Your browser isn't supported
It looks like you're using an old web browser. To get the most out of the site and to ensure guides display correctly, we suggest upgrading your browser now. Download the latest:

Welcome to the MSE Forums

We're home to a fantastic community of MoneySavers but anyone can post. Please exercise caution & report spam, illegal, offensive or libellous posts/messages: click "report" or email forumteam@. Skimlinks & other affiliated links are turned on

Search
  • FIRST POST
    • Former MSE Rebecca
    • By Former MSE Rebecca 15th Apr 15, 3:47 PM
    • 113Posts
    • 96Thanks
    Former MSE Rebecca
    0 WOW
    Pre-existing Travel Insurance Guide Discussion
    • #1
    • 15th Apr 15, 3:47 PM
    0 WOW
    Pre-existing Travel Insurance Guide Discussion 15th Apr 15 at 3:47 PM


    Hi,

    We've written a new pre-existing travel insurance guide for the website and we'd love your feedback.

    How did you find the info? Was it useful? Do you have any other tips you would add?

    Thanks for your help,

    MSE Rebecca
Page 8
    • TwitTwoo
    • By TwitTwoo 8th Jul 17, 8:43 PM
    • 3 Posts
    • 4 Thanks
    TwitTwoo
    Terminology Minefield
    I had cancer treatment 6yrs ago. One of my meds had a tendency to weaken the heart muscles so regular ECG's were required. My baseline ECG revealed a leaky valve (mitral regurgitation) which apparently 70% of population have to some degree AND which I may have had since birth! No symptoms or issues.
    All other ECG's during treatment showed no detrimental affect on the heart but, as the leak was found, I have had annual 'valve surveillance' scans. Still no issues.
    I have always declared history of cancer only - as I didn't perceive the medical criteria on electronic searches to be relevant to me . . . I haven't had treatment - just surveillance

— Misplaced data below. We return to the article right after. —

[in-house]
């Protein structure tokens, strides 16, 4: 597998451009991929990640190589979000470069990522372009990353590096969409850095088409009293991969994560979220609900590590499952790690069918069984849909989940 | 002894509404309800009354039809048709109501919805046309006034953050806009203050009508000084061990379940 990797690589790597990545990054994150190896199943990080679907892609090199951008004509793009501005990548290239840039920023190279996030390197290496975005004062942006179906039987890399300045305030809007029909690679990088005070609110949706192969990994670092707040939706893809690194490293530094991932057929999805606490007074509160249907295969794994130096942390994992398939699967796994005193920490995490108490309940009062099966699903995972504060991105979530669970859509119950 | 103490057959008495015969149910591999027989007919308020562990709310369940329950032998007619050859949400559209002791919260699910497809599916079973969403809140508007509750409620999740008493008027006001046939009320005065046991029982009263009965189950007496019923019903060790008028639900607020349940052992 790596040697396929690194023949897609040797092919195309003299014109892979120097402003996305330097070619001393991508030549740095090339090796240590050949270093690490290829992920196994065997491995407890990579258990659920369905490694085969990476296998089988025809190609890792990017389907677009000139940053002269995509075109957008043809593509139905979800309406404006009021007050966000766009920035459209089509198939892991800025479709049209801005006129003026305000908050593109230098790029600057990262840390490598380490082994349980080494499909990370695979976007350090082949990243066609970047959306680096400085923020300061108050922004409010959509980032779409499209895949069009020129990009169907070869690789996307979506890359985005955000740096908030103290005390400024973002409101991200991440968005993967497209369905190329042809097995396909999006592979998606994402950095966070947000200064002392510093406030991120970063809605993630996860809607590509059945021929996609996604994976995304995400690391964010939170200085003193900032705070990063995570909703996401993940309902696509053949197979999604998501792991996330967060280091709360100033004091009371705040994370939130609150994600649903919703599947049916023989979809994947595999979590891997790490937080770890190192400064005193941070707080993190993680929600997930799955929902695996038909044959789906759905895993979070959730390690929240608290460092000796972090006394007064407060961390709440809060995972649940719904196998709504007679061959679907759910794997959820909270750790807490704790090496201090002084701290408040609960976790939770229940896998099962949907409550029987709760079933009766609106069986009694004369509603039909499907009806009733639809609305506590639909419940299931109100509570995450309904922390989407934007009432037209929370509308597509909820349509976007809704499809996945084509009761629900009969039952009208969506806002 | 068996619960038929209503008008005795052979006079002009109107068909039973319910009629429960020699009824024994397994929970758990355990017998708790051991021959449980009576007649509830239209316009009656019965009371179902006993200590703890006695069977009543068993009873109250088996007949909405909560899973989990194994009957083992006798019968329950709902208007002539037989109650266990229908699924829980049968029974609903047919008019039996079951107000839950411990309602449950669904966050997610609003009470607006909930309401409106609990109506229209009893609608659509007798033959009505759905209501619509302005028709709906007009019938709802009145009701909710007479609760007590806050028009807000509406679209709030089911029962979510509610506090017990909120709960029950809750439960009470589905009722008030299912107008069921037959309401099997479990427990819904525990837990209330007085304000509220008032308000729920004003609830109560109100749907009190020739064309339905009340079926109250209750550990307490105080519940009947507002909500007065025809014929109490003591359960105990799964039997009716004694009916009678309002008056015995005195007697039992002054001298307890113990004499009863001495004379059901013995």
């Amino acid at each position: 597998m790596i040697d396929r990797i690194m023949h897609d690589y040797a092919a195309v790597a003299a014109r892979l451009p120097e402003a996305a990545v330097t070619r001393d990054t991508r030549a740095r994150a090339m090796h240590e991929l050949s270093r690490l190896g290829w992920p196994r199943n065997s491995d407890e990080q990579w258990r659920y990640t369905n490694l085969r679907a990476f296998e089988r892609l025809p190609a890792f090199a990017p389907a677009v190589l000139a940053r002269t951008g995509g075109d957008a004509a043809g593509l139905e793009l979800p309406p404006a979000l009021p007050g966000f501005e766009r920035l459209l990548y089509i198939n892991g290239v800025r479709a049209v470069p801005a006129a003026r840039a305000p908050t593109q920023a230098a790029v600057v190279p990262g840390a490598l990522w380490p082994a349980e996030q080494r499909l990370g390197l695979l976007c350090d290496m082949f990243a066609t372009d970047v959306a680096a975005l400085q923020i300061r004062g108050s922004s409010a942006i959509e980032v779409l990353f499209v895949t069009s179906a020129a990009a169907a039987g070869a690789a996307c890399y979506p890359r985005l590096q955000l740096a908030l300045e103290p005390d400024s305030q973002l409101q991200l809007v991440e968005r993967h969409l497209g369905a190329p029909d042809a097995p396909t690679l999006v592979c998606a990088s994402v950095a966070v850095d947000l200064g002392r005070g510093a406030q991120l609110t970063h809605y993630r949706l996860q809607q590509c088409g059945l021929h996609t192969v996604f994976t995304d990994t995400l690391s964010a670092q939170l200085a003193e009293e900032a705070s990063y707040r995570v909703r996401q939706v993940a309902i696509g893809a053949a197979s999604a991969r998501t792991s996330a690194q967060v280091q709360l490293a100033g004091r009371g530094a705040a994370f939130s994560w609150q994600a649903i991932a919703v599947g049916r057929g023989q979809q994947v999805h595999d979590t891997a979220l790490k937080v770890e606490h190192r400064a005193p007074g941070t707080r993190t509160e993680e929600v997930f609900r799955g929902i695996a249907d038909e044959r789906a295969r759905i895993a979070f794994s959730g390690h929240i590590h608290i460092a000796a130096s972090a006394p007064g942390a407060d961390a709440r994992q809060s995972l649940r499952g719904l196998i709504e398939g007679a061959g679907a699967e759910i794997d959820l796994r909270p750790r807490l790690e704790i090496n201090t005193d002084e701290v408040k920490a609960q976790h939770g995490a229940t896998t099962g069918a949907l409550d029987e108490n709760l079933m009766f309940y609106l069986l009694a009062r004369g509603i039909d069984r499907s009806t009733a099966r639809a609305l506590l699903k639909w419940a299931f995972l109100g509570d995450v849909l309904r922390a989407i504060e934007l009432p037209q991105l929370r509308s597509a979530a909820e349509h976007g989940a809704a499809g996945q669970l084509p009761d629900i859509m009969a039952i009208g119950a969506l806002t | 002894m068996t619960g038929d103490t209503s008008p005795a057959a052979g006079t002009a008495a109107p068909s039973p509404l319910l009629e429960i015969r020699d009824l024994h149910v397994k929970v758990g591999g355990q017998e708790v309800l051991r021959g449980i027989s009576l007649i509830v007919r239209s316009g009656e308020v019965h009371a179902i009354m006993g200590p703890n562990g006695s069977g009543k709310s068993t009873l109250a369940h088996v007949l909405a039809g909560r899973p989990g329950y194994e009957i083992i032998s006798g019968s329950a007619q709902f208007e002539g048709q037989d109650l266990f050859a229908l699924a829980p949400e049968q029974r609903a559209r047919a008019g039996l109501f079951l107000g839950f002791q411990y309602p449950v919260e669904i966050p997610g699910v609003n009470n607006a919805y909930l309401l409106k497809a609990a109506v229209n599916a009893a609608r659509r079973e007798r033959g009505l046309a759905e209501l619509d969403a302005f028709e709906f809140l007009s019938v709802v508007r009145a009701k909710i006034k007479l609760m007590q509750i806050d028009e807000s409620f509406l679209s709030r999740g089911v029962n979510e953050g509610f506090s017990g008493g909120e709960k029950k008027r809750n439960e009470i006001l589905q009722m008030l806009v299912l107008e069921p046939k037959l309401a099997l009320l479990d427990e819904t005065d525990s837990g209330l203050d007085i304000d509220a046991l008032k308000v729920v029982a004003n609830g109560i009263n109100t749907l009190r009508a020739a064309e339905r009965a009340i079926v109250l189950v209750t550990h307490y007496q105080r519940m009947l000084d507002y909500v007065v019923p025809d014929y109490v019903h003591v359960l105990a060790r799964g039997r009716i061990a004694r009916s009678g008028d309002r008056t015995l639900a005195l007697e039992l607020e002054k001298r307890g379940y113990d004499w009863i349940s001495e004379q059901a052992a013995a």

I rang LV to see if I could renew our lapsed policy but the operator's questions led me to mention the scans - for which a WW Annual renewal would hike from £132 to £890
    Obviously, I'm still of the opinion that I'm not receiving 'treatment' but that could fall into abyss of insurance terminology.
    I'd be grateful to hear your opinion on my reasoning or, if anyone else has come up against confusing terminology.
    • TwitTwoo
    • By TwitTwoo 9th Jul 17, 11:15 AM
    • 3 Posts
    • 4 Thanks
    TwitTwoo
    Good News Update
    For anyone who may find this post - I followed some advice on previous posts regarding insurance companies but, I also did an online quote with 'Compare the Market'.
    I declared everything -none of which need treatment (only check ups) and there were a few good quotes.
    I rang 'Just Travel' who came out the best at £113.89 for single trip for a couple but after speaking to the advisor, the actual quote went down to £83.78
    Worth a look in my opinion
    • koru
    • By koru 9th Jul 17, 12:35 PM
    • 1,277 Posts
    • 646 Thanks
    koru
    ...My baseline ECG revealed a leaky valve (mitral regurgitation)
    ... I have had annual 'valve surveillance' scans.
    ...I haven't had treatment - just surveillance
    ... I'd be grateful to hear your opinion on my reasoning or, if anyone else has come up against confusing terminology.